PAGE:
Montreal Public Health has released new numbers related to a rash of overdoses that plagued the city over May and June.
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Fifty-three people suffered overdoses and 18 people died from taking street drugs.
Public Health released the numbers in a news release on Thursday. The agency said May was particularly bad for fatal overdoses, but that the number dropped off in June.
Thirteen people died in May and five died in June. Of those 18 deaths, 14 of them were caused by injection drug use.
However, the June numbers are still far above average. Between 2000 and 2009, the average number of fatal overdoses caused by injection drug use was 1.3 per period of four weeks.
“We are now investigating on 53 cases of severe poisoning related to street-drug use, including 18 deaths. The data shows that the number of deaths was especially high in May and then decreased a little bit in June, but it’s [definitely] a lot more than what is expected normally,” said Dr. Carole Morissette of Montreal Public Health to CBC Daybreak on Friday.
Public Health said it was still collecting and analyzing samples, but that the lab results showing which substances were involved in the deaths would soon be made available.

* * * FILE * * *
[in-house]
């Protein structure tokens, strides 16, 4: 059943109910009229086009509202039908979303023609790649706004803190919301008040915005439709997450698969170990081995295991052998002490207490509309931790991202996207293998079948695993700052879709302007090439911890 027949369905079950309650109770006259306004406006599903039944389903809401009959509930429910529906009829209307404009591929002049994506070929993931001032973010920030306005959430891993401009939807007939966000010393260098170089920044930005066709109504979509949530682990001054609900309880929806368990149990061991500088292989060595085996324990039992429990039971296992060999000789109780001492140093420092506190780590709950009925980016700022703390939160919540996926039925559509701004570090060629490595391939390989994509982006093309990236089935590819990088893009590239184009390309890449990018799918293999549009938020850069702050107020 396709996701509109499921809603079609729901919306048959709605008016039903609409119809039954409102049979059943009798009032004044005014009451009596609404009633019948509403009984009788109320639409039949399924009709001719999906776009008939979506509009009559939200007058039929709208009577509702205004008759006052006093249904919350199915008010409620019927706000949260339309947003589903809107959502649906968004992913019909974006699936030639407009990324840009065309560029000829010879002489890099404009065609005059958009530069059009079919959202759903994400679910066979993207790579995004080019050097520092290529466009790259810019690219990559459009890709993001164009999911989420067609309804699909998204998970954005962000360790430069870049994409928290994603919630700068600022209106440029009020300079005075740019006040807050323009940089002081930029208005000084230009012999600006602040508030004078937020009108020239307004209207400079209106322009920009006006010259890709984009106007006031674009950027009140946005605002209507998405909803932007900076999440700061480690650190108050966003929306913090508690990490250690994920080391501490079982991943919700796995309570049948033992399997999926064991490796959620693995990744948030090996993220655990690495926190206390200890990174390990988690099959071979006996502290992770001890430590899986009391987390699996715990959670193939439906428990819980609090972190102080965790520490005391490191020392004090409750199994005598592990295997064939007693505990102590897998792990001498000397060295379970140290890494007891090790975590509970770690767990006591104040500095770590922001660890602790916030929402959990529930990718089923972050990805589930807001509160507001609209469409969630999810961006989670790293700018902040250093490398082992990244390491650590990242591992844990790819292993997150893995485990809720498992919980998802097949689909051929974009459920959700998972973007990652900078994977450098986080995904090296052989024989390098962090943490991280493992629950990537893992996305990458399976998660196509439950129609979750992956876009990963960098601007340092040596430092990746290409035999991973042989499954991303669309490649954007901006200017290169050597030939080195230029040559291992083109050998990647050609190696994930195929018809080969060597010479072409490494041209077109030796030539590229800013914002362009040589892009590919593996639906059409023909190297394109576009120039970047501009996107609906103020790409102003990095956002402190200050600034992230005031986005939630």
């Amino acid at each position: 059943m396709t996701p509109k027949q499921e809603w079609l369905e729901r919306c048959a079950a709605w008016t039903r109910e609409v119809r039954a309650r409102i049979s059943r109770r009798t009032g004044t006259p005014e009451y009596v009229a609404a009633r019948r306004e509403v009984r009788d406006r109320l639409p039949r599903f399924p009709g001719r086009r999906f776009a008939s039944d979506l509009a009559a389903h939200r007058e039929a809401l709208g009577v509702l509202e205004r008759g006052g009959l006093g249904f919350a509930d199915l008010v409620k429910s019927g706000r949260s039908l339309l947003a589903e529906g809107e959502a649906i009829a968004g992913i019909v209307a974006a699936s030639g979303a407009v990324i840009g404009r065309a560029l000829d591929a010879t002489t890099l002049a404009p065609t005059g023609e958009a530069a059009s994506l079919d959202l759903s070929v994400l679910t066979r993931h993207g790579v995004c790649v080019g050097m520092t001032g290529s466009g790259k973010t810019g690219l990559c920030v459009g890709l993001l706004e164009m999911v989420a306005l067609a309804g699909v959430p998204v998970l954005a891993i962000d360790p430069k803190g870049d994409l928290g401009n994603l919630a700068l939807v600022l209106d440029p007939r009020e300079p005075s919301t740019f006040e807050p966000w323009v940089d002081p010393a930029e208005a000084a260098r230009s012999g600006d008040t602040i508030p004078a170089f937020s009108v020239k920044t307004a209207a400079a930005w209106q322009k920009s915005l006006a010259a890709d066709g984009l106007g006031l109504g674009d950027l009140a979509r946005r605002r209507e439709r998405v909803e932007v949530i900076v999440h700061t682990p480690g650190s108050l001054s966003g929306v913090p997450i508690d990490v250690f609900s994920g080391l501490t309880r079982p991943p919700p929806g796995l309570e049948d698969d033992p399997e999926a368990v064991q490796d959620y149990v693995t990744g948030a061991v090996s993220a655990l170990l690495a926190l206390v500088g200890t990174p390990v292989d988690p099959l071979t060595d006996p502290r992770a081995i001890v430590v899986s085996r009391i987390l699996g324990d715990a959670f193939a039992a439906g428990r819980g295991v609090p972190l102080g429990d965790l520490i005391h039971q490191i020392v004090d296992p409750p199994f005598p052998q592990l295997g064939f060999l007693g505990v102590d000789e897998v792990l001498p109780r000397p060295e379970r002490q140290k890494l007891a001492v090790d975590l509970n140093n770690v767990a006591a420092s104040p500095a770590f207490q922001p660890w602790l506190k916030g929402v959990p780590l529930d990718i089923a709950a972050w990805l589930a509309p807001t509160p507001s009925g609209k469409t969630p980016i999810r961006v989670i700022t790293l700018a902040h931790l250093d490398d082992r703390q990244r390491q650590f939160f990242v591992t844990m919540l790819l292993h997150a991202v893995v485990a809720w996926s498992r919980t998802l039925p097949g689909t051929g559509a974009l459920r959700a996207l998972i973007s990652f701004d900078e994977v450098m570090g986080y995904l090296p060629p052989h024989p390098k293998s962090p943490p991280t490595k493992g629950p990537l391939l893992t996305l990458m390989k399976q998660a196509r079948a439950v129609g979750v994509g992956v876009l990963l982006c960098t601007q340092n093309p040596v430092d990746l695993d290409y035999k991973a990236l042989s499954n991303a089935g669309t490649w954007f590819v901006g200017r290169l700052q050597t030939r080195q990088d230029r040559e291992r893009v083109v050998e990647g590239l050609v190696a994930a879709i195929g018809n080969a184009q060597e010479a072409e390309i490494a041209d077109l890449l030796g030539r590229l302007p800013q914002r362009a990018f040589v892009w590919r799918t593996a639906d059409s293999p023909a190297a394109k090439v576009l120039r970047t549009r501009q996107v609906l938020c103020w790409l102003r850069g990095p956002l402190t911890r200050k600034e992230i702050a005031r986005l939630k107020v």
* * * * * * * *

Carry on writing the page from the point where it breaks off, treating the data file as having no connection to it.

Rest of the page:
Earlier this week, CBC News published two special reports into the deaths.
In the reports, a number of people who work in the public health sector — including a toxicologist at the MUHC and a specialized HIV and addiction doctor at the CHUM — said at least some of the deaths were tied to extra-potent heroin and heroin laced with powerful prescription painkiller fentanyl.
Dr. Marie-Ève Goyer of Centre de recherche et d’aide pour narcomanes said it was possible the heroin was made stronger by the presence of other, stronger opiates like fentanyl.
To help raise awareness to the rash of overdoses and increased drug potency, Public Health distributed posters in bars, restaurants, community centres, pharmacies and other locations warning people of the dangers.
The agency recommends drug users reduce their doses, inject more slowly, to pay attention to any change in the appearance of their drugs and to avoid taking drugs alone.